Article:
More generally, the opportunity to vaccinate adolescents, and soon also children, raises some considerations on the communication methods in recent months and on the chronic inattention paid to this particular population. School-aged children and adolescents represent one of the categories most affected by psychological disorders from the pandemic.11 Schools were closed and were among the last to reopen. School activities and education were not considered essential activities in many countries. Justifying the vaccination of young people today to ensure a safe reopening of the next school year should foresee a greater involvement of those same students, also with brief lessons on prevention.
Adolescents have experienced isolation at a crucial time in their development. This has resulted in an increase in mental health problems. There needs to be recognition of this problem alongside interventions to help rectify the experiences. Young people are the most socially active segment of the population. A social welfare plan for young people alongside vaccination is needed. One needs to recognise the importance of school as a place for social interaction as well as education. Both are essential for the well-being of young people. The rights of young people have been most severely affected by the lockdown measures introduced by governments in response to COVID-19.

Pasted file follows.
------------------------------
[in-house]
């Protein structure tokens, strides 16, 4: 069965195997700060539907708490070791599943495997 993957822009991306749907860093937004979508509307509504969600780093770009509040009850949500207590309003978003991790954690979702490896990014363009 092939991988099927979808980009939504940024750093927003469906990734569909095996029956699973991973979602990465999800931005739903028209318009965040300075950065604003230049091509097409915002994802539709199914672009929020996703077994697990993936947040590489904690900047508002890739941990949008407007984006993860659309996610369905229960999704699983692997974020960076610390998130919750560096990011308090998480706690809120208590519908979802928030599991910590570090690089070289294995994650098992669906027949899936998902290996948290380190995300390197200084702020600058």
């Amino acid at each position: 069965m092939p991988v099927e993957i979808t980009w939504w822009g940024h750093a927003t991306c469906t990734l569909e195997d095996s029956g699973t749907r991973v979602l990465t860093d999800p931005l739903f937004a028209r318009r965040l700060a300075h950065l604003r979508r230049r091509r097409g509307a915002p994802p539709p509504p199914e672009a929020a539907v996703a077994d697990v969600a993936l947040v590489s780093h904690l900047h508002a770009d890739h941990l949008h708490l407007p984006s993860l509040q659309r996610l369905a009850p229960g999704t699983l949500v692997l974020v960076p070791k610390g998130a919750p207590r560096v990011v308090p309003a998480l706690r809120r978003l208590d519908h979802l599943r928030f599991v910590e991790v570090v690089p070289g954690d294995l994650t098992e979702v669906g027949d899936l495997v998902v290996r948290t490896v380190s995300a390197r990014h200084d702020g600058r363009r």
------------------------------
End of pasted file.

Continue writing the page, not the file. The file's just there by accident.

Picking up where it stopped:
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Contributors Both authors have contributed to the paper and approved the final version.
Funding The authors have not declared a specific grant for this research from any funding agency in the public, commercial or not-for-profit sectors.
Competing interests None declared.
Patient and public involvement Patients and/or the public were not involved in the design, or conduct, or reporting, or dissemination plans of this research.
Provenance and peer review Commissioned; externally peer reviewed.